This is hardly the first time that human rights organizations have gotten confused between the jihadists and the people who speak out against them. Just three months ago an American feminist organization, Code-Pink, held a solidarity march into the Gaza Strip. Before anyone even tries to say that it is a fringe organization in the United States, one ought to note that the founders of the organization have a connection to Barack Obama, and Senator John Kerry wrote a letter of support to the delegation that left for the Gaza Strip. The oppression of women under Hamas’s regime didn’t bother them They were not alone. They were preceded by the ships of solidarity with the Gaza Strip, which turned into delegations of solidarity with Hamas. At the same time, a march in solidarity with Hamas was held that was headed by British MP George Galloway , a Turkish MP and other “human rights activists” from the West. The identification with Hamas included, as always, an anti-Semitic overtone. After all, anti-Israel demonstrations in the West are always comprised of two groups—radical Islam and radical Left.

Cordone, like many of the people who organize solidarity marches with jihadist organizations such as Hamas, knows very well what the ideological tenets of al-Qaida, Hamas and the Taliban are. He knows these ideologies involve hatred for the infidel, anti-Semitism, wife-beating, withholding basic human rights and imposing strict Sharia law, including punishments, such as chopping off hands. Those were the laws of the Taliban when it ruled Afghanistan. Those are the laws that were passed by the Hamas parliament in Gaza; the enforcement of those laws was delayed only thanks to Operation Cast Lead. They know that “defensive jihad” is only a pretext for undermining the stability of the regimes in Egypt, Iraq, the Persian Gulf, Pakistan and Afghanistan. In practical terms, there is no “offensive jihad” nowadays, only “defensive jihad.” The result has been mass killings, mainly of Muslims. Nevertheless, those are the organizations that Amnesty International and the other human rights organizations justify, call for dialogue to be held with them and identify with them.

Cordone honed a disagreement that has been underway for the past number of years when he clarified that from his perspective the Americans are to blame for the suicide bombing attacks and the turn of events in Afghanistan—and not al-Qaida and the Taliban, which have only resorted to “defensive jihad.” After all, Israel too is to blame for the turn of events in the Gaza Strip, because Hamas has only adopted a policy of “defensive jihad.” In general, Cordone’s letter was a crafted document replete with specious sanctimoniousness about the need to engage in dialogue with the Taliban, as demanded by both Moazzam Begg, who is both an Amnesty International and a Taliban man, and to whose defense the secretary general of Amnesty International has come.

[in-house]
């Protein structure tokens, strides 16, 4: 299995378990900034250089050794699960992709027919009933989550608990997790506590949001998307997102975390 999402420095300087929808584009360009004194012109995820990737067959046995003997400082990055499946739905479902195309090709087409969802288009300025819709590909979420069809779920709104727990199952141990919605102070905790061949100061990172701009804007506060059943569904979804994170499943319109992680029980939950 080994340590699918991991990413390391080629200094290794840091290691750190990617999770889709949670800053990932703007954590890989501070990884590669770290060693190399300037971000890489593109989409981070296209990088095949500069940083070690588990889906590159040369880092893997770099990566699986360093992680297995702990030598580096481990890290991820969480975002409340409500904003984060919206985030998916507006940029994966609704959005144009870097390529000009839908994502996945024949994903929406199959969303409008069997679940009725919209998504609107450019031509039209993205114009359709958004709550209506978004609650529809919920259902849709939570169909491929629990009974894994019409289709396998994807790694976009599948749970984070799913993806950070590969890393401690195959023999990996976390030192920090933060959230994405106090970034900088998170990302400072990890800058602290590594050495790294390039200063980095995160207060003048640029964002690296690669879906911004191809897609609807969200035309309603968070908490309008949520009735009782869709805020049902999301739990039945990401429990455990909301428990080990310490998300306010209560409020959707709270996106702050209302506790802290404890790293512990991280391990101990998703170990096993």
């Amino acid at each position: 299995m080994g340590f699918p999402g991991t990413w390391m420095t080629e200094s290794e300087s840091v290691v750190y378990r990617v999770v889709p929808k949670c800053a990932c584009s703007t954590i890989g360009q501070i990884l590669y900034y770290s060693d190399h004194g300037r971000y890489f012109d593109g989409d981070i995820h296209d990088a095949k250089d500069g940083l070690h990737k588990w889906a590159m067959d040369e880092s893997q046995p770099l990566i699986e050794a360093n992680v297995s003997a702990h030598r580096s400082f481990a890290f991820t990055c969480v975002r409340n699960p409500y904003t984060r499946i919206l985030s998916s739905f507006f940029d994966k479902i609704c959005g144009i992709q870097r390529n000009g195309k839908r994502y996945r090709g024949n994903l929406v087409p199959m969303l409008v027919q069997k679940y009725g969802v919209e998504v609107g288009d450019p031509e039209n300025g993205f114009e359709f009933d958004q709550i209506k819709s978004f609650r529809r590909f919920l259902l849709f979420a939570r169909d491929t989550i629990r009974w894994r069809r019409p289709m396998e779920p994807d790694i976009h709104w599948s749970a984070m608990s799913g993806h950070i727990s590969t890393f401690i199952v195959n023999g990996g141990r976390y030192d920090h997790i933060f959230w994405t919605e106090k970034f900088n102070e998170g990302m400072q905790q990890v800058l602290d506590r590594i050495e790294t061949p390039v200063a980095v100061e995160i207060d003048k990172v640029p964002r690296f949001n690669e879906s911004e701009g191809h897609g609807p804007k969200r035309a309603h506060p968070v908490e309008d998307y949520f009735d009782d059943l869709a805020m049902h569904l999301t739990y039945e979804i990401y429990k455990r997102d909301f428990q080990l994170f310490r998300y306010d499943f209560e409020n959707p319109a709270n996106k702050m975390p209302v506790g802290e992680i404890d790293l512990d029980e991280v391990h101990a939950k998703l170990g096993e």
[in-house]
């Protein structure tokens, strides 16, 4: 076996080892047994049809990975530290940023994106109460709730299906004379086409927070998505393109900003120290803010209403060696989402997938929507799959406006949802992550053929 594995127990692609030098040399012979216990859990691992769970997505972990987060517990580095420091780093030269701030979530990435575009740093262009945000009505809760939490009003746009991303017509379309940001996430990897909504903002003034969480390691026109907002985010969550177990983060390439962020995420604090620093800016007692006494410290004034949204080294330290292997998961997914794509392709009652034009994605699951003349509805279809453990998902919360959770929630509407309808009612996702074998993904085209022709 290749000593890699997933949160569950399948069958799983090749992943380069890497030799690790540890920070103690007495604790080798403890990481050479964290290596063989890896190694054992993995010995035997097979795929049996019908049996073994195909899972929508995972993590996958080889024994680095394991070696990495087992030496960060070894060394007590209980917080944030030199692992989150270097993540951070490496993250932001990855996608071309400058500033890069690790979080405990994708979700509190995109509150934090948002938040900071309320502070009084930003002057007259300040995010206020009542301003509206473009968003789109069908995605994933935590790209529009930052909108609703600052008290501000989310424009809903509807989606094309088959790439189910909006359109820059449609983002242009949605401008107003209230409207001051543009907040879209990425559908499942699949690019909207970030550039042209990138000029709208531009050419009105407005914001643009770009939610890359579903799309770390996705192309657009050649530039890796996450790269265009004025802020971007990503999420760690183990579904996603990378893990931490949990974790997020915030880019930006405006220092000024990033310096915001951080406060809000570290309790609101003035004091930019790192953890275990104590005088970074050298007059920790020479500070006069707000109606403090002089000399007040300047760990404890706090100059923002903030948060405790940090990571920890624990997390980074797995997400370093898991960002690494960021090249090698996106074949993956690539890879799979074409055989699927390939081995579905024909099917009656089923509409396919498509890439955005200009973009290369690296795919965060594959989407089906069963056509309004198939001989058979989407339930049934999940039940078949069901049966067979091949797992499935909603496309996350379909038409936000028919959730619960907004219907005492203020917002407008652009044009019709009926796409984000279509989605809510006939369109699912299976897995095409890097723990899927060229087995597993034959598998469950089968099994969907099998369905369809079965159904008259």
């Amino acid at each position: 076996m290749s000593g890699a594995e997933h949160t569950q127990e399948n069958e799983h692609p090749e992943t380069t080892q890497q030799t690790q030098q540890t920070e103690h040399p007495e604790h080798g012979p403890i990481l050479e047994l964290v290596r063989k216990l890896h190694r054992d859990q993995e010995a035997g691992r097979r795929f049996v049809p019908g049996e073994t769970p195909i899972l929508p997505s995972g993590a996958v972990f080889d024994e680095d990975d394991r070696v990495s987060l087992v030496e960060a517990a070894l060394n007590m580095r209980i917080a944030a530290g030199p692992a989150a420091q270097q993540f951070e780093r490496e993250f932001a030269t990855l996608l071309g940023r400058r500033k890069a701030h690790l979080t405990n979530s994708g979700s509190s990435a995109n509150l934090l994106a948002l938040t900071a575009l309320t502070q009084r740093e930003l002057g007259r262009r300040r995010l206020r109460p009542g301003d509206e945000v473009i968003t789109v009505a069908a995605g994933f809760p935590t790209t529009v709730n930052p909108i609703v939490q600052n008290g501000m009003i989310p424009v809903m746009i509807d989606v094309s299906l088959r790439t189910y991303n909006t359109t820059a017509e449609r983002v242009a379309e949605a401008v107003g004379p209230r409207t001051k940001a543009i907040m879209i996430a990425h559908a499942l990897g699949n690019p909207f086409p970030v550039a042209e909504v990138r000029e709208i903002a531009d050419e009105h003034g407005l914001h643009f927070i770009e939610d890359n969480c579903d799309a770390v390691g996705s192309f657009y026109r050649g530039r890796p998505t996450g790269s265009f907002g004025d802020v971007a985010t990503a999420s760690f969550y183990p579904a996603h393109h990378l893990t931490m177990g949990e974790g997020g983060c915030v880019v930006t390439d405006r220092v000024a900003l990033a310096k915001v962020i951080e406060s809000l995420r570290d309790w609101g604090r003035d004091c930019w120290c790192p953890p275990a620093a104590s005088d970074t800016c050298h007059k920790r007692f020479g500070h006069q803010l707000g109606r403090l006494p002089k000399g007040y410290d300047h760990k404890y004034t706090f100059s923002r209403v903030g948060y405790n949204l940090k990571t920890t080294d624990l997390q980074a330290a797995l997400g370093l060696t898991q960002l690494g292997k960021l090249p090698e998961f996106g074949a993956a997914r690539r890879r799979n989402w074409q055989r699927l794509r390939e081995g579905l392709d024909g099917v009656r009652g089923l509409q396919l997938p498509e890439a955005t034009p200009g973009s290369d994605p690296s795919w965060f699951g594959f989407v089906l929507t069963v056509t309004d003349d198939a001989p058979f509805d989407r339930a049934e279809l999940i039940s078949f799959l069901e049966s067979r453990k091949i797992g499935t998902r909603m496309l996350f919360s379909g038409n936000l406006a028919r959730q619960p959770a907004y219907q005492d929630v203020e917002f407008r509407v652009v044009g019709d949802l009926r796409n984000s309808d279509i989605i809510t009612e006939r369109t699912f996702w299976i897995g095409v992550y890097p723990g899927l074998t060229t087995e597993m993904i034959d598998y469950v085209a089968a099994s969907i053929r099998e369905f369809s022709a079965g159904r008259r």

One ought to welcome the uproar that Cordone’s statements caused, because those statements promote eye-opening. If Robert Bernstein, who founded the largest human rights organization in the world (HRW) published an article against the very organization he founded, and if Salman Rushdie published an article against Amnesty International, the very organization that helped him when a fatwa calling for his assassination was issued—then there are signs of mounting eye-opening.

Many of the human rights organizations do important and praiseworthy work in exposing human rights violations. The problem is that they are too deeply invested in anti-American and anti-Israel rhetoric, all of which sometimes turns them into pro-jihadists. By so doing, they are shooting themselves in the foot. By so doing the human rights organizations are selling their souls to organizations whose essence is the violation of human rights, and those of women in particular.

And yes, we do need to say that the situation in Israel is no different. Human rights organizations here do important work. But that same connection exists here as well, precisely that same connection with organizations that identify more with Hamas than they do with Israel.